We use the term orthomosaic on our website and in our posts, but what does it actually mean? In this post, we’ll try to explain in simple terms what an orthomosaic is, how we create them and what makes them so useful.

Why is an orthomosaic different from an aerial photo?

Let’s get started with the following image; a small section of an abandoned airfield.

It looks just like any other aerial photograph, doesn’t it? In fact, it’s an orthomosaic, computer-generated from hundreds of drone photographs, showing an area of about 6.5 acres. To capture a similar image with a single aerial photograph you’d probably need to fly above the legal maximum height for a drone (120m / 400 ft).

We begin with a process called orthorectification. This corrects the photographs that will make up the orthomosaic, converting them into orthophotos. The prefix ‘ortho’ means upright, straight, regular or true; so orthorectification is the term we use when geometrically correcting a photograph to be ‘true’.

Why do aerial photographs need to be corrected?

Imagine flying above where you live or work and trying to take a photograph straight down. Looking at the resulting photograph you might notice that the camera lens has introduced some distortion. Also, if it’s not pointing perfectly downwards you’ll also see a degree of tilt in the photograph. Orthorectification compensates for both.

An example on a smaller scale

Look at the image of the chessboard shown below and you can see that both the top and base of the centre chess piece are clearly visible. As you move further away from the centre the pieces increasingly occlude themselves. In an orthorectified image, we would expect all the pieces to appear the same as the one in the centre.

Close up of a chess board showing the perspective of the pieces.

How the orthomosaic process works

Photogrammetry software takes many overlapping images and calculates height data for all the points in our scene. The software then uses this data to create a Digital Surface Model (DSM), which represents the topography of the scene. We then use the DSM to orthorectify the photographs and join them together to make the orthomosaic.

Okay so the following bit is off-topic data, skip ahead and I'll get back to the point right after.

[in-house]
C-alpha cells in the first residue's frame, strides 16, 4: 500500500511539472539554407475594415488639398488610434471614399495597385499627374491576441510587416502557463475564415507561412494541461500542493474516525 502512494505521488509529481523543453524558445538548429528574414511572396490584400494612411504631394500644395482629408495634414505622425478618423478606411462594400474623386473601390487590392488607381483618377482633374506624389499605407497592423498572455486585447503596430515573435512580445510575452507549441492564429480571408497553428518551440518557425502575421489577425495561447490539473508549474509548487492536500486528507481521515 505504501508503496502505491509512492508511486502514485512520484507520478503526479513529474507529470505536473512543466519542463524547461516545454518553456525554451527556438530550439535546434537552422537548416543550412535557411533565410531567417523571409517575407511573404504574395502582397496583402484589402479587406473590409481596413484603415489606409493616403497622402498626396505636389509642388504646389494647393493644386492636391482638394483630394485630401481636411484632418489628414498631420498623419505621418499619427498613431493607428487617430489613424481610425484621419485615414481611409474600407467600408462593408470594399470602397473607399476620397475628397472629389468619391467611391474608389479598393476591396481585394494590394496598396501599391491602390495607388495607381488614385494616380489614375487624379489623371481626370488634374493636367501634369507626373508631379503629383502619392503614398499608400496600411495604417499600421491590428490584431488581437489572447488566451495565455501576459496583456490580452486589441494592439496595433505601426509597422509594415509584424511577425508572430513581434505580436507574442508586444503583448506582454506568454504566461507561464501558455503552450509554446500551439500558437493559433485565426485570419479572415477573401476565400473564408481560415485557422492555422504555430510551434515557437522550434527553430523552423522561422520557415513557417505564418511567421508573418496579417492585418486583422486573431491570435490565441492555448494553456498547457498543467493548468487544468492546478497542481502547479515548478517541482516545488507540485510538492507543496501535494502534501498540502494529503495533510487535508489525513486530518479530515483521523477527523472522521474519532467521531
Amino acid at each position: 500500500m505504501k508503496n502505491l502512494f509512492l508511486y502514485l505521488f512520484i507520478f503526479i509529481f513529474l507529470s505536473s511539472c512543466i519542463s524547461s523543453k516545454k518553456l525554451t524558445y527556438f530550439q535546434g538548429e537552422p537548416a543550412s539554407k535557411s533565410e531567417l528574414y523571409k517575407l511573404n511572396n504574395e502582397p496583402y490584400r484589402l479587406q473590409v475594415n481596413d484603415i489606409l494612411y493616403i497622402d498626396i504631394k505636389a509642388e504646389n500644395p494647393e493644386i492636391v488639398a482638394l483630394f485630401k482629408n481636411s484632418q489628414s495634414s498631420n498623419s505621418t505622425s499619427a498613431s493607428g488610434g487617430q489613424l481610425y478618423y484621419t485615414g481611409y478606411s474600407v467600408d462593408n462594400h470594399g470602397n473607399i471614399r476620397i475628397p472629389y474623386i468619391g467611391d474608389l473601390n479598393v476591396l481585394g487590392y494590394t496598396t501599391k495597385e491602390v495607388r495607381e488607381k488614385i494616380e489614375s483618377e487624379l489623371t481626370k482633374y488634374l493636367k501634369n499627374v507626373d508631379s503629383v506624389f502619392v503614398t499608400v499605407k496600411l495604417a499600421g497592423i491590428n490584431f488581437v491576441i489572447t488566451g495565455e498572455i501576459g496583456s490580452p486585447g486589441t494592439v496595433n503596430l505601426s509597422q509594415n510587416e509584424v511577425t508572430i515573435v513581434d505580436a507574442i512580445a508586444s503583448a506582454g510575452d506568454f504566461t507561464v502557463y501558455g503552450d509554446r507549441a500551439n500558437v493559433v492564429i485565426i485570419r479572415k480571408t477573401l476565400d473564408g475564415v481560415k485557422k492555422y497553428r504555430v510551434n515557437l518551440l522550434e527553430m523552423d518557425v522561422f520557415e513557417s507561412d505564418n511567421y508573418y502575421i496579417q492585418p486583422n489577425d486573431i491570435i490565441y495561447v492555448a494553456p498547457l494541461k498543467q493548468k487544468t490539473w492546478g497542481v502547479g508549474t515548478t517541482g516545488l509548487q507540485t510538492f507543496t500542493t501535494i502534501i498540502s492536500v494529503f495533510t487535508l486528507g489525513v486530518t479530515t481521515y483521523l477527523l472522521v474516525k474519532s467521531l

The advantage of an orthomosaic

As we mentioned at the beginning of this post, using orthomosaics allows you to generate an image showing a very large area; in some cases covering tens or hundreds of acres in minutes with our drones. Without orthomosaics this would require using an aeroplane or even a satellite to take the photographs.

The other benefit of this process is accuracy. We can create maps of an area which contain precise measurements of the distances and angles of the topography. We can then have confidence that we’re putting up the building in the right spot, or placing the property boundary in the right location, for example.

An example of orthorectification in action

The following image taken from the U.S. Geological Survey (USGS) is a great example of how orthorectification can show us more accurately what’s really happening on the ground. The two photos below show a pipeline running from top-left of each image to bottom-right. In the original aerial photograph on the left, the pipeline does not appear straight. A combination of camera tilting, lens distortion and ground topography conspired to show a distorted image. The orthorectified image on the right-hand side shows a more accurate representation of the straight pipeline.

Image showing comparison between an aerial photograph and a corrected orthophoto.

Orthomosaics are immensely valuable tools in a whole variety of situations. Consider crop mapping with multispectral cameras, precise measurements of archaeological dig sites or progress charting of large civil engineering projects. If you have a project that could benefit from using orthomosaics then we’d love to hear from you. Call us on 01353 655762 or send an email to contact@foxvolant.com and we’d be happy to discuss your needs.